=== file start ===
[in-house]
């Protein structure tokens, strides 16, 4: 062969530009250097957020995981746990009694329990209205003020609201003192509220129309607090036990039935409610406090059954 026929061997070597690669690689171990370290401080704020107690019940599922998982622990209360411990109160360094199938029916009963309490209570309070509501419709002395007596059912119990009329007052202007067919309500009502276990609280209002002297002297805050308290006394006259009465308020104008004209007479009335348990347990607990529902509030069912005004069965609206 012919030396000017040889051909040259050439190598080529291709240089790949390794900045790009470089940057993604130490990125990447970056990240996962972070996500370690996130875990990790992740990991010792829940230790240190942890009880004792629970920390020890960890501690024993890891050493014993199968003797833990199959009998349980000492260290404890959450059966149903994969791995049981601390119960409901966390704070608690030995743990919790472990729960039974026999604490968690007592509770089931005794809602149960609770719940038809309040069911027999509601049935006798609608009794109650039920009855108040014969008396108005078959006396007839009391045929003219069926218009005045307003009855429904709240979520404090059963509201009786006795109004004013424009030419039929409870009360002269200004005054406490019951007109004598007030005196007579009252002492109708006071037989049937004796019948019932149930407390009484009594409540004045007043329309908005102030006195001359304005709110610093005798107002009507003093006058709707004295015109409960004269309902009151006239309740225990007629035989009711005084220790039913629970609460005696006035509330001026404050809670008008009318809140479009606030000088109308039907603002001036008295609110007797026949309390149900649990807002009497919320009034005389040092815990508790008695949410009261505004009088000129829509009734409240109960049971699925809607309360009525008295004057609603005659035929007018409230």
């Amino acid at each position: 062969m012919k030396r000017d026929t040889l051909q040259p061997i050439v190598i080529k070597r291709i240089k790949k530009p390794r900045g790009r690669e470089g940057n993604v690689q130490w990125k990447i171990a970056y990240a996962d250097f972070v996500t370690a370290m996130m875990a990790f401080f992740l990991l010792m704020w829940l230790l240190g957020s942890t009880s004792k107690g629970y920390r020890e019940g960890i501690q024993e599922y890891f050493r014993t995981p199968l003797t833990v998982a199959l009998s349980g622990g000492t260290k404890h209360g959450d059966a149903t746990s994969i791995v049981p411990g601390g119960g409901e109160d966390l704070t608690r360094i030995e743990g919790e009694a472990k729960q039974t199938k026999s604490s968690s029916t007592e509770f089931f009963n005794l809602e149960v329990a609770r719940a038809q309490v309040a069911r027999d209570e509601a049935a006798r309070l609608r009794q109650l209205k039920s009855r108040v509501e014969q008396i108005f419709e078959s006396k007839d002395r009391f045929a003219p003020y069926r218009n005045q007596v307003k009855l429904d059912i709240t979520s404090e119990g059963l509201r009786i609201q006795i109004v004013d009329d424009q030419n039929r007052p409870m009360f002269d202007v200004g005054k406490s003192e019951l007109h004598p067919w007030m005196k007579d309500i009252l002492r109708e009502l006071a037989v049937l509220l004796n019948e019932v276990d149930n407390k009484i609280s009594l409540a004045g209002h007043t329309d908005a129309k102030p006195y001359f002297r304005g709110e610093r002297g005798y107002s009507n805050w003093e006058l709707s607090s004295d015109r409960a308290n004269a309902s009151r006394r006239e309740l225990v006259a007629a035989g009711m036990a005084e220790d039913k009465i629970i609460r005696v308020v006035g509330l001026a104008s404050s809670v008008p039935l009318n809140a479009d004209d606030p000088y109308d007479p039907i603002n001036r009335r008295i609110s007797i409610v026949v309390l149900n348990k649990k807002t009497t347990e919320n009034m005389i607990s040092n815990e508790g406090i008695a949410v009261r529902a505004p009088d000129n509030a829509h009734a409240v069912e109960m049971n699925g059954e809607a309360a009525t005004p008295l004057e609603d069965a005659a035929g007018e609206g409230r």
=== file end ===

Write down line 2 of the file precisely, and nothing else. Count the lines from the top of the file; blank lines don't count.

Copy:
């Protein structure tokens, strides 16, 4: 062969530009250097957020995981746990009694329990209205003020609201003192509220129309607090036990039935409610406090059954 026929061997070597690669690689171990370290401080704020107690019940599922998982622990209360411990109160360094199938029916009963309490209570309070509501419709002395007596059912119990009329007052202007067919309500009502276990609280209002002297002297805050308290006394006259009465308020104008004209007479009335348990347990607990529902509030069912005004069965609206 012919030396000017040889051909040259050439190598080529291709240089790949390794900045790009470089940057993604130490990125990447970056990240996962972070996500370690996130875990990790992740990991010792829940230790240190942890009880004792629970920390020890960890501690024993890891050493014993199968003797833990199959009998349980000492260290404890959450059966149903994969791995049981601390119960409901966390704070608690030995743990919790472990729960039974026999604490968690007592509770089931005794809602149960609770719940038809309040069911027999509601049935006798609608009794109650039920009855108040014969008396108005078959006396007839009391045929003219069926218009005045307003009855429904709240979520404090059963509201009786006795109004004013424009030419039929409870009360002269200004005054406490019951007109004598007030005196007579009252002492109708006071037989049937004796019948019932149930407390009484009594409540004045007043329309908005102030006195001359304005709110610093005798107002009507003093006058709707004295015109409960004269309902009151006239309740225990007629035989009711005084220790039913629970609460005696006035509330001026404050809670008008009318809140479009606030000088109308039907603002001036008295609110007797026949309390149900649990807002009497919320009034005389040092815990508790008695949410009261505004009088000129829509009734409240109960049971699925809607309360009525008295004057609603005659035929007018409230």